"Around the world, death rates gradually decreased in the late 19th and the 20th centuries, with death rates in the developing world plummeting after World War II thanks to the spread of modern medicine. In much of the developing world the decline in death rates preceded the decline in birth rates by 20 years or more, resulting in record-high rates of population growth of 3 percent or even 4 percent a year. Since the 1960s birth rates have also been declining rapidly in most developing countries except those in Sub-Saharan Africa and the Middle East. This trend in birth rates in the developing world is comparable to what took place in Europe and the United States in the 19th century."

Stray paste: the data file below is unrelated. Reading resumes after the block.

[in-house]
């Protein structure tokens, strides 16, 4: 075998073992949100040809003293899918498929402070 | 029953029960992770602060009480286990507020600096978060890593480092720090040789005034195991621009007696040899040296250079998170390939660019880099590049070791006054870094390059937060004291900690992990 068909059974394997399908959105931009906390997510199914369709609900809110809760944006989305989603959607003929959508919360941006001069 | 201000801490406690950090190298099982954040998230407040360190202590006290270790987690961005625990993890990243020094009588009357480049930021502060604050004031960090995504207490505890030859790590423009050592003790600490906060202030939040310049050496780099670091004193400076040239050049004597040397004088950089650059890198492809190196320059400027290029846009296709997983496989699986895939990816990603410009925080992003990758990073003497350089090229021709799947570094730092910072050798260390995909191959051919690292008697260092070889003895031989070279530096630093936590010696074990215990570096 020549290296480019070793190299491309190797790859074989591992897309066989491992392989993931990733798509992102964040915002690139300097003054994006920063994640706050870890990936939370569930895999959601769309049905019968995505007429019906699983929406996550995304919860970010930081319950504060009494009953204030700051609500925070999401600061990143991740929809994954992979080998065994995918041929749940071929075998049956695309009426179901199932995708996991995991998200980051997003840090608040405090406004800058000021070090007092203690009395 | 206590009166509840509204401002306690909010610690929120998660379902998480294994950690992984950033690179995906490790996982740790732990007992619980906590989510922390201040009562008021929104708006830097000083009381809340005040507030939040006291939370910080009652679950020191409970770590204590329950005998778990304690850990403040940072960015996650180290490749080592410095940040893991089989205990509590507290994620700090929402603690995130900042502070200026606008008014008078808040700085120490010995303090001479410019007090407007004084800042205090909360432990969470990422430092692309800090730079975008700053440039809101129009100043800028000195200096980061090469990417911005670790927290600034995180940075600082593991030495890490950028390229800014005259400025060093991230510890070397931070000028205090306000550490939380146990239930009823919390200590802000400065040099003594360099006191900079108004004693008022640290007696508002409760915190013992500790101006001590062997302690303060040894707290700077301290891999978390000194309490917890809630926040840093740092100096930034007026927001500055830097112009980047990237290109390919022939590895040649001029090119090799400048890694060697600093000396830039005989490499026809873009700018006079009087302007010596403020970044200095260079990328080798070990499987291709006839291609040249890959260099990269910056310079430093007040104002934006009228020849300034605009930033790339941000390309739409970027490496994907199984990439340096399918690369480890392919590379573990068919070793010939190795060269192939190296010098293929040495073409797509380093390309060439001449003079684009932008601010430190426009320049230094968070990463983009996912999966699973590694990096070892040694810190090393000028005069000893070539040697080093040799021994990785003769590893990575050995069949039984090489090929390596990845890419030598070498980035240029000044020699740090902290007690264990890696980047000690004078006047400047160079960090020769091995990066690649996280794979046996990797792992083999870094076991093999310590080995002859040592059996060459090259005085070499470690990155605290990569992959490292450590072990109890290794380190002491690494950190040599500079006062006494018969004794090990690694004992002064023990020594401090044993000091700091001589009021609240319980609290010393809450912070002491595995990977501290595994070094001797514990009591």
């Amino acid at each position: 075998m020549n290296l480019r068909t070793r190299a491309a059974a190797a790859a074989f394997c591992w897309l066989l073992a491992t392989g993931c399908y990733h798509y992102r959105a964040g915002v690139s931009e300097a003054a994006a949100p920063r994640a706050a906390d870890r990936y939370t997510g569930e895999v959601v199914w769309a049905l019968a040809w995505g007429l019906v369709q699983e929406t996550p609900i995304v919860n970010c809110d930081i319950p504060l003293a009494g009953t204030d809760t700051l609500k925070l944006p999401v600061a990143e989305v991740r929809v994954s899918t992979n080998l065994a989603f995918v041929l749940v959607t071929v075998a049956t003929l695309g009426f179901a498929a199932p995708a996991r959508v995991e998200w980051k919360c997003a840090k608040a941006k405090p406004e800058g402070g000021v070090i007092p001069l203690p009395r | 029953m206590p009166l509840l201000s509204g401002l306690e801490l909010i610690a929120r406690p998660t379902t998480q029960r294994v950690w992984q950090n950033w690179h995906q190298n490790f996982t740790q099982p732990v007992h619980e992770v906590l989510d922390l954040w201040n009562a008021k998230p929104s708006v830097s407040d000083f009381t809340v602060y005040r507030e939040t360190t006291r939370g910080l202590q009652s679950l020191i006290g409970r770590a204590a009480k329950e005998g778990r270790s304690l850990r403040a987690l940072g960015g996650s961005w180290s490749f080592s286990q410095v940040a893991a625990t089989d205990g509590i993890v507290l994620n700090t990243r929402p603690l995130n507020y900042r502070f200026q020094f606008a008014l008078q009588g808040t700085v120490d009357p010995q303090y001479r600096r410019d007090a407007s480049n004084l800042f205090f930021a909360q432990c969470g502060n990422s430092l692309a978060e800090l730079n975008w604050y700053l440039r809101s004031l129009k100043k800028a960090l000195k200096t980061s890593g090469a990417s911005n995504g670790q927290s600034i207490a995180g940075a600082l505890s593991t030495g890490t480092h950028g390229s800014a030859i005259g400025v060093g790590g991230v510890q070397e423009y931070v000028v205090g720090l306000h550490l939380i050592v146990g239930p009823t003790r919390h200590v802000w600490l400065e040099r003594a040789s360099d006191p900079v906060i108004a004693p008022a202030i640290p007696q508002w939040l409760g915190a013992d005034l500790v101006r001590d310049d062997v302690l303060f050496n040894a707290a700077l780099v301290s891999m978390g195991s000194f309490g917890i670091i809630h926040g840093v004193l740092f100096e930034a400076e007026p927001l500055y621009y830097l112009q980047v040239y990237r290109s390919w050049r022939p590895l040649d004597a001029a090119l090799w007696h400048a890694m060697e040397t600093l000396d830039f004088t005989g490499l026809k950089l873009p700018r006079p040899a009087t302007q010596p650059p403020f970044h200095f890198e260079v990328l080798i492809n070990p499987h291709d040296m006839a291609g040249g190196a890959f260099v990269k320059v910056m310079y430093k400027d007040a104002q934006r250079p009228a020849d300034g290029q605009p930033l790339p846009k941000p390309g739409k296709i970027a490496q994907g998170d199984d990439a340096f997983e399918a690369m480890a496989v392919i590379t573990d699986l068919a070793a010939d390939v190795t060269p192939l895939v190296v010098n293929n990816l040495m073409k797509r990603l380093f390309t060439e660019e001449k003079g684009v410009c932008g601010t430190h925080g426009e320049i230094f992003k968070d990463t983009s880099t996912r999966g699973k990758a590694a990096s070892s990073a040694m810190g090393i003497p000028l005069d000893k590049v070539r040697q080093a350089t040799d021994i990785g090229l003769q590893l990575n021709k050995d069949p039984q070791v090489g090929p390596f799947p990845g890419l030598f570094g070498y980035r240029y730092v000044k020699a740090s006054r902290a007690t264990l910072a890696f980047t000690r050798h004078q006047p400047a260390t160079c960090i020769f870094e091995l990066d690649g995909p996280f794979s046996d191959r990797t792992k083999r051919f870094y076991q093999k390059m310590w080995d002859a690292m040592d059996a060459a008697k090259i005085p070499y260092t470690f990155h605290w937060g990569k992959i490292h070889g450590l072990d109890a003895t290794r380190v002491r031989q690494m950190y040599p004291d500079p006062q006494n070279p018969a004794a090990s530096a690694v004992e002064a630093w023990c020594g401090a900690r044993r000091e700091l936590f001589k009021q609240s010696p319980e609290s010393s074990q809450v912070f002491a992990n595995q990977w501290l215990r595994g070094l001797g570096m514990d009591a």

The world's population is growing—and aging. Very low birth rates in developed countries, coupled with birth rate declines in most developing countries, are projected to increase the population ages 65 and over to the point in 2050 when it will be 2.5 times that of the population ages 0-4. In 1950, there were 335 million children in the 0-4 age group and just 131 million people ages 65+. According to United Nations Population Division estimates for mid-2010, there were 642 million persons ages 0-4 and 523 million ages 65+. That is, of course, quite a change. The UN also projects that for the first time in history, the 0-4 age group will decline between 2015 and 2020, having peaked at around 650 million. The 65+ population is projected to exceed the 0-4 population during that same five-year period, rising from 601 million in 2015 to 714 million in 2020, although at the time that happens will depend on how fast birth rates in developing countries decline.